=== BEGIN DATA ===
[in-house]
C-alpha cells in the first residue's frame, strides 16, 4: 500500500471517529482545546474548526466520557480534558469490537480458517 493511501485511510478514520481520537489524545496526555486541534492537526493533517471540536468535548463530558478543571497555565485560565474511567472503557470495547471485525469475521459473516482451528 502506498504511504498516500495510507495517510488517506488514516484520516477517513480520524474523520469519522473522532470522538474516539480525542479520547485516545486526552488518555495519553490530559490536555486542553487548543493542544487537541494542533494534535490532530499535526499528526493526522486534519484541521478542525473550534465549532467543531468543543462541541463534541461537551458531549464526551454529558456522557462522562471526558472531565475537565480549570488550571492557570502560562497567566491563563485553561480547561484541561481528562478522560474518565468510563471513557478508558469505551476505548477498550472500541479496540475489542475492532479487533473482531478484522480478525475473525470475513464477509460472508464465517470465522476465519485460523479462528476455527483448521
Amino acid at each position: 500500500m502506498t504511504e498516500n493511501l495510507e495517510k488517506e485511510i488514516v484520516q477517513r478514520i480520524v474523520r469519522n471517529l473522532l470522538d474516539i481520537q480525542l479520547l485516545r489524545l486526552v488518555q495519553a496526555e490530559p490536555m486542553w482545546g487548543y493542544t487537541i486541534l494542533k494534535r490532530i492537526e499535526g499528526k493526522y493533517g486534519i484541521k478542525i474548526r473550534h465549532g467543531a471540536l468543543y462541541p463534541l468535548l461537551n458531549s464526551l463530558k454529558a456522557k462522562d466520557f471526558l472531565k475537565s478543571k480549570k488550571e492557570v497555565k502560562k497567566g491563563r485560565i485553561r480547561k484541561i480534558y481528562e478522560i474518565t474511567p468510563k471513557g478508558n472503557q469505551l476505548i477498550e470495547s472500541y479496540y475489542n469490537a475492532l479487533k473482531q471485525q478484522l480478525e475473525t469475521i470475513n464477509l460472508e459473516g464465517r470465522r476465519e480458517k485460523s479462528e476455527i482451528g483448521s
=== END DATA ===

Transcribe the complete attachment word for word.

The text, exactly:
[in-house]
C-alpha cells in the first residue's frame, strides 16, 4: 500500500471517529482545546474548526466520557480534558469490537480458517 493511501485511510478514520481520537489524545496526555486541534492537526493533517471540536468535548463530558478543571497555565485560565474511567472503557470495547471485525469475521459473516482451528 502506498504511504498516500495510507495517510488517506488514516484520516477517513480520524474523520469519522473522532470522538474516539480525542479520547485516545486526552488518555495519553490530559490536555486542553487548543493542544487537541494542533494534535490532530499535526499528526493526522486534519484541521478542525473550534465549532467543531468543543462541541463534541461537551458531549464526551454529558456522557462522562471526558472531565475537565480549570488550571492557570502560562497567566491563563485553561480547561484541561481528562478522560474518565468510563471513557478508558469505551476505548477498550472500541479496540475489542475492532479487533473482531478484522480478525475473525470475513464477509460472508464465517470465522476465519485460523479462528476455527483448521
Amino acid at each position: 500500500m502506498t504511504e498516500n493511501l495510507e495517510k488517506e485511510i488514516v484520516q477517513r478514520i480520524v474523520r469519522n471517529l473522532l470522538d474516539i481520537q480525542l479520547l485516545r489524545l486526552v488518555q495519553a496526555e490530559p490536555m486542553w482545546g487548543y493542544t487537541i486541534l494542533k494534535r490532530i492537526e499535526g499528526k493526522y493533517g486534519i484541521k478542525i474548526r473550534h465549532g467543531a471540536l468543543y462541541p463534541l468535548l461537551n458531549s464526551l463530558k454529558a456522557k462522562d466520557f471526558l472531565k475537565s478543571k480549570k488550571e492557570v497555565k502560562k497567566g491563563r485560565i485553561r480547561k484541561i480534558y481528562e478522560i474518565t474511567p468510563k471513557g478508558n472503557q469505551l476505548i477498550e470495547s472500541y479496540y475489542n469490537a475492532l479487533k473482531q471485525q478484522l480478525e475473525t469475521i470475513n464477509l460472508e459473516g464465517r470465522r476465519e480458517k485460523s479462528e476455527i482451528g483448521s